Walking uphill

March 20, 2009

…and don’t ever think, ever think, ever think too much…

Filed under: Uncategorized — walkenji @ 8:55 pm

I was searching for ways to become a better programmer…. and I found the following site…

http://stackoverflow.com/questions/47898/good-practice-projects-to-improve-programming-skills

http://stackoverflow.com/questions/4002/code-katas

The 2nd page has the following quote (from Jeff’s code kata). http://www.codinghorror.com/blog/archives/001138.html

I don’t have a long list of effortful study advice like Steve and Peter and Dave do. I’m far too impatient for that. In fact, there are only two movements in my book of code kata:

  1. Write a blog. I started this blog in early 2004 as a form of effortful study. From those humble beginnings it has turned into the most significant thing I’ve ever done in my professional life. So you should write blogs, too. The people who can write and communicate effectively are, all too often, the only people who get heard. They get to set the terms of the debate.
  2. Actively participate in a notable open source project or three. All the fancy blah blah blah talk is great, but are you a talker or a doer? This is critically important, because you will be judged by your actions, not your words. Try to leave a trail of public, concrete, useful things in your wake that you can point to and say: I helped build that.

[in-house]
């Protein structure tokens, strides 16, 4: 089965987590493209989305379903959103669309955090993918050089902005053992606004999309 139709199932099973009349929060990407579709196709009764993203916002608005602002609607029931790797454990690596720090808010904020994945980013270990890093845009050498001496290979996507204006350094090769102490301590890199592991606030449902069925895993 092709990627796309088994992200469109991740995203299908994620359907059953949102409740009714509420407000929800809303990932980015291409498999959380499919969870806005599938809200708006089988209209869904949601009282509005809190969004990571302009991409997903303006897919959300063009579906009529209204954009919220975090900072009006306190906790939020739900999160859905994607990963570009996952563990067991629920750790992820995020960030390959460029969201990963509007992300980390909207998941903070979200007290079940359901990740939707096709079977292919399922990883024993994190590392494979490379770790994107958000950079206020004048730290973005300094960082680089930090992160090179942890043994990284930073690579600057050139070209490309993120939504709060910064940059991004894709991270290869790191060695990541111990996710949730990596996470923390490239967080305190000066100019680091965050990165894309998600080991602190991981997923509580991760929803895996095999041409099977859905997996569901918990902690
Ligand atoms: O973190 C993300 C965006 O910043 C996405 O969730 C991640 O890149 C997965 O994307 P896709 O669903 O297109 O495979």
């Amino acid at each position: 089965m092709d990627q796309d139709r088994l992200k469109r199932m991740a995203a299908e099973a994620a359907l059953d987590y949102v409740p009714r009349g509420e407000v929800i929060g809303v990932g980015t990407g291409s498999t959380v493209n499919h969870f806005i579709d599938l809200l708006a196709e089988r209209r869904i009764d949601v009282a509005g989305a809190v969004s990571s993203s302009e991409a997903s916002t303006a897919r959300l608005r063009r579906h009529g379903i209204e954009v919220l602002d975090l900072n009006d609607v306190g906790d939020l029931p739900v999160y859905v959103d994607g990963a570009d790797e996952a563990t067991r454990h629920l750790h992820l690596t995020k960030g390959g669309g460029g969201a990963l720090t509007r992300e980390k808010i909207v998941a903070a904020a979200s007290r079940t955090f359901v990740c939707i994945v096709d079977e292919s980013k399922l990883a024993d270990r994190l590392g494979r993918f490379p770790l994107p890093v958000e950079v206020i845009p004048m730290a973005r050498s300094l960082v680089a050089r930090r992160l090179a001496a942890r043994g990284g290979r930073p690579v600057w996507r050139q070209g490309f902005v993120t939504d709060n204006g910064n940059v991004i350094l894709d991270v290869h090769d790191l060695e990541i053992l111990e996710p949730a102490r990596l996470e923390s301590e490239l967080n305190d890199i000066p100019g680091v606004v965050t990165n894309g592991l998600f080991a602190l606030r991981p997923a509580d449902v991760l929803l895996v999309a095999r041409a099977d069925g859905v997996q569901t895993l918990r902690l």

When you can write brilliant code and brilliant prose explaining that code to the world — well, I figure that’s the ultimate code kata.

My first action on reading his advice above was to create this blog. Writing is a skill I need and want to have and I want to get involved in the virtual world. I’ve been absent since my uni days when I was actively involved in online tv show/movie forums.

As a taekwondo practitioner (I received my yellow belt at the end of 2008), I love the analogy of comparing coding practice to katas (or in TKD, patterns). Last week, the instructor emphasized how critical it was to practice, even if only once a day, even if only in your mind, because it built up the muscle memory. And once you got that muscle memory, then you could start focusing on doing the patterns with more speed and power.

Reading further into Jeff’s article, he references articles by Steve Yegge and Peter Norvig that I haven’ t yet had time to read.

After reading the links listed above, I think I will look into the python challenge site.. it looks like a good place to start and whet my appetite. http://www.pythonchallenge.com/

And I also want to have a closer look at codekata (http://codekata.pragprog.com), since this concept is still quite novel and new to me.

Random point: I just finished listening to ‘Deadsong’ by ‘Before the Dawn’… they are a very average band. I wouldn’t really listen to another song.

On the other hand, I listened to ‘The Zutons’ for the first time yesterday and I am hooked. I am really impressed by Abi Hardings awesome saxophone playing. It is so inspiring and the songs are so catchy and have a really seductive rhythm.

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